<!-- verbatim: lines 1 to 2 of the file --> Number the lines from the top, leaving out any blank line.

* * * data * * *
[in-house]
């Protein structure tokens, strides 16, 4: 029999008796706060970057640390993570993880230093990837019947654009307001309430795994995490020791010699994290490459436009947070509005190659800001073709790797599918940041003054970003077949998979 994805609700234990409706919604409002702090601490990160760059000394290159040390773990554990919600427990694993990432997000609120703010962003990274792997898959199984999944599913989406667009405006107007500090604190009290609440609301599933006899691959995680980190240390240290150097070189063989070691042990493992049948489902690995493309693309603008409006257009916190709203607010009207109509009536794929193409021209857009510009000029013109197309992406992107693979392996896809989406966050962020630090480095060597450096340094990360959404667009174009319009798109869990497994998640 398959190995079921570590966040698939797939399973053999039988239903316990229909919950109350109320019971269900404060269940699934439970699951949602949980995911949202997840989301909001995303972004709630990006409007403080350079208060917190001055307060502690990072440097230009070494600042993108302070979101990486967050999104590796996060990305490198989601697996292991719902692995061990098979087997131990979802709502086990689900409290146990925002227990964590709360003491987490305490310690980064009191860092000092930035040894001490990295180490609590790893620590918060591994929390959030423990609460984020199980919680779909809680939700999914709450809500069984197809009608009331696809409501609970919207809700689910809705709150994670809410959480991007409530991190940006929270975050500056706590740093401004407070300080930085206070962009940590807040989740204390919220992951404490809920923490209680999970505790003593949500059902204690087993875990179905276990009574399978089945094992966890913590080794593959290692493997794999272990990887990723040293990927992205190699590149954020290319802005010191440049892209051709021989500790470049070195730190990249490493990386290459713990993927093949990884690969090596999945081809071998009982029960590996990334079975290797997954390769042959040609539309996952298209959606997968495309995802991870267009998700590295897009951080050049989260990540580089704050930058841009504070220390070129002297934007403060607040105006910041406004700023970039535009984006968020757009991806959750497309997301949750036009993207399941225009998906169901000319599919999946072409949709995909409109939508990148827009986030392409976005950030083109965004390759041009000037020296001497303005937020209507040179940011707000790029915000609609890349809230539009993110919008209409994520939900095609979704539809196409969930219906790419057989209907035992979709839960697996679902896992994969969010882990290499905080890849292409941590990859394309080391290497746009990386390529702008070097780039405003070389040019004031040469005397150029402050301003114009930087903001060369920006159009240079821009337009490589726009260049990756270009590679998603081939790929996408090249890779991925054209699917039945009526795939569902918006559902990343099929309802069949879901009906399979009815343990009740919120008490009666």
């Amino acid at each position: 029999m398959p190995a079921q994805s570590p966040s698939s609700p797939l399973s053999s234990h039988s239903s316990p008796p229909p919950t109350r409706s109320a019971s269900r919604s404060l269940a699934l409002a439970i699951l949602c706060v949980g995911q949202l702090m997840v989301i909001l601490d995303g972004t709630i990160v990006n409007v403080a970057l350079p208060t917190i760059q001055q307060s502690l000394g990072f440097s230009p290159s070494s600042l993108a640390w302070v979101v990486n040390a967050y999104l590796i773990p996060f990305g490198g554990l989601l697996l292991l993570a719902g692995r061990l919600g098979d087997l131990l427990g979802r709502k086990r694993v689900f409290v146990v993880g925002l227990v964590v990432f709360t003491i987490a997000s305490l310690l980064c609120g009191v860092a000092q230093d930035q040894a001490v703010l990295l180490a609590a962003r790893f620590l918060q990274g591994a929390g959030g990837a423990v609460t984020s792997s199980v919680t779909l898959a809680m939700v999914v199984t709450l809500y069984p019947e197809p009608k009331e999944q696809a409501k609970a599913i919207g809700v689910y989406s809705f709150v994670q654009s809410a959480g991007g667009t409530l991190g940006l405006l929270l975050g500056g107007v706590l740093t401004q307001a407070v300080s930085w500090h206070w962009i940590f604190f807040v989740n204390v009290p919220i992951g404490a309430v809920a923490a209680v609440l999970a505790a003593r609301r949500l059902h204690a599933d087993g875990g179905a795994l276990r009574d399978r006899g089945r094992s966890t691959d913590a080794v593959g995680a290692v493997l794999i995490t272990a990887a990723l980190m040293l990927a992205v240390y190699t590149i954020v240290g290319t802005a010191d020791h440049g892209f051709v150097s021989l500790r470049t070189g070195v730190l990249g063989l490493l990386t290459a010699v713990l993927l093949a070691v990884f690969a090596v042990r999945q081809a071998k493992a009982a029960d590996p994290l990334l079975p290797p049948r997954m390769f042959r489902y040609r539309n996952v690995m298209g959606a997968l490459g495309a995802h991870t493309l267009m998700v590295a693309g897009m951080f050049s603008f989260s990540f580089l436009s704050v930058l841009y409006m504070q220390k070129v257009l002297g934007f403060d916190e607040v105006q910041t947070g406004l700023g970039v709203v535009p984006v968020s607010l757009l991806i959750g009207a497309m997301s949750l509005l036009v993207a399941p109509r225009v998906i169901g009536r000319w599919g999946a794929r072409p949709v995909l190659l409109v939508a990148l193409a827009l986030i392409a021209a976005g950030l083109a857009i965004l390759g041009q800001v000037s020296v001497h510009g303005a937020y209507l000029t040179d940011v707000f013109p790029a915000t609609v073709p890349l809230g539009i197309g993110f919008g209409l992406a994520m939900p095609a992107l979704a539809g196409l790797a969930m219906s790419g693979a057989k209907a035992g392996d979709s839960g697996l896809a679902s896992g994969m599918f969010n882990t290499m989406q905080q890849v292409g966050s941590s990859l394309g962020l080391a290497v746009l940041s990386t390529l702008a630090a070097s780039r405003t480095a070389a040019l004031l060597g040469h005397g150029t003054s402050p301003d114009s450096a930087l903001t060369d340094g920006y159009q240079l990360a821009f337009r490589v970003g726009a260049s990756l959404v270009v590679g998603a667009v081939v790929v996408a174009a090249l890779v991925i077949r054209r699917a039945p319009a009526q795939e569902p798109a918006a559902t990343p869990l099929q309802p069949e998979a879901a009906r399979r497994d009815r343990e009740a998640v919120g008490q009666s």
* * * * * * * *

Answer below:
[in-house]
């Protein structure tokens, strides 16, 4: 029999008796706060970057640390993570993880230093990837019947654009307001309430795994995490020791010699994290490459436009947070509005190659800001073709790797599918940041003054970003077949998979 994805609700234990409706919604409002702090601490990160760059000394290159040390773990554990919600427990694993990432997000609120703010962003990274792997898959199984999944599913989406667009405006107007500090604190009290609440609301599933006899691959995680980190240390240290150097070189063989070691042990493992049948489902690995493309693309603008409006257009916190709203607010009207109509009536794929193409021209857009510009000029013109197309992406992107693979392996896809989406966050962020630090480095060597450096340094990360959404667009174009319009798109869990497994998640 398959190995079921570590966040698939797939399973053999039988239903316990229909919950109350109320019971269900404060269940699934439970699951949602949980995911949202997840989301909001995303972004709630990006409007403080350079208060917190001055307060502690990072440097230009070494600042993108302070979101990486967050999104590796996060990305490198989601697996292991719902692995061990098979087997131990979802709502086990689900409290146990925002227990964590709360003491987490305490310690980064009191860092000092930035040894001490990295180490609590790893620590918060591994929390959030423990609460984020199980919680779909809680939700999914709450809500069984197809009608009331696809409501609970919207809700689910809705709150994670809410959480991007409530991190940006929270975050500056706590740093401004407070300080930085206070962009940590807040989740204390919220992951404490809920923490209680999970505790003593949500059902204690087993875990179905276990009574399978089945094992966890913590080794593959290692493997794999272990990887990723040293990927992205190699590149954020290319802005010191440049892209051709021989500790470049070195730190990249490493990386290459713990993927093949990884690969090596999945081809071998009982029960590996990334079975290797997954390769042959040609539309996952298209959606997968495309995802991870267009998700590295897009951080050049989260990540580089704050930058841009504070220390070129002297934007403060607040105006910041406004700023970039535009984006968020757009991806959750497309997301949750036009993207399941225009998906169901000319599919999946072409949709995909409109939508990148827009986030392409976005950030083109965004390759041009000037020296001497303005937020209507040179940011707000790029915000609609890349809230539009993110919008209409994520939900095609979704539809196409969930219906790419057989209907035992979709839960697996679902896992994969969010882990290499905080890849292409941590990859394309080391290497746009990386390529702008070097780039405003070389040019004031040469005397150029402050301003114009930087903001060369920006159009240079821009337009490589726009260049990756270009590679998603081939790929996408090249890779991925054209699917039945009526795939569902918006559902990343099929309802069949879901009906399979009815343990009740919120008490009666």